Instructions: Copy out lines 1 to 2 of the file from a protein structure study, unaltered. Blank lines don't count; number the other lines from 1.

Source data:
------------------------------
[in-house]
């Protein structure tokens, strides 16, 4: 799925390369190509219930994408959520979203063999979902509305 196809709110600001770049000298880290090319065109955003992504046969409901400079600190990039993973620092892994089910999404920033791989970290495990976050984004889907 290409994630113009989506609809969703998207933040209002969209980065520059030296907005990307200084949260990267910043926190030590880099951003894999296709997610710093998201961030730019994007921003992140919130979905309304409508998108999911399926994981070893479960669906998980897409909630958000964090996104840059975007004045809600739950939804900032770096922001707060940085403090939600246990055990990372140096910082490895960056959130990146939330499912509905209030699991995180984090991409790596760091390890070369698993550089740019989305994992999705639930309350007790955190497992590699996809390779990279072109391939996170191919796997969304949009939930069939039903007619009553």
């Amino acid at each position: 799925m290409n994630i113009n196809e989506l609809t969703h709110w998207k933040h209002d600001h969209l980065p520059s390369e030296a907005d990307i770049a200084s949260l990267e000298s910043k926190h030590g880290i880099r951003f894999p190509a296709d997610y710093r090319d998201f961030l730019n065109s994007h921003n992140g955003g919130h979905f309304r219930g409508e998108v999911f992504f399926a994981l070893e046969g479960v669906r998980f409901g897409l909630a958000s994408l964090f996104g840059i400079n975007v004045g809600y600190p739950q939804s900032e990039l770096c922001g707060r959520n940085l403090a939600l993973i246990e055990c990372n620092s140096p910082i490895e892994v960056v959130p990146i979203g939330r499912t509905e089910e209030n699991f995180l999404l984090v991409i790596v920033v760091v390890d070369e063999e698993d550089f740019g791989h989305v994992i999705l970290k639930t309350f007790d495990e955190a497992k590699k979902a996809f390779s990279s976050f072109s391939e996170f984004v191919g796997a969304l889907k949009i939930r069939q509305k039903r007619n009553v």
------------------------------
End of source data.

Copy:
[in-house]
């Protein structure tokens, strides 16, 4: 799925390369190509219930994408959520979203063999979902509305 196809709110600001770049000298880290090319065109955003992504046969409901400079600190990039993973620092892994089910999404920033791989970290495990976050984004889907 290409994630113009989506609809969703998207933040209002969209980065520059030296907005990307200084949260990267910043926190030590880099951003894999296709997610710093998201961030730019994007921003992140919130979905309304409508998108999911399926994981070893479960669906998980897409909630958000964090996104840059975007004045809600739950939804900032770096922001707060940085403090939600246990055990990372140096910082490895960056959130990146939330499912509905209030699991995180984090991409790596760091390890070369698993550089740019989305994992999705639930309350007790955190497992590699996809390779990279072109391939996170191919796997969304949009939930069939039903007619009553």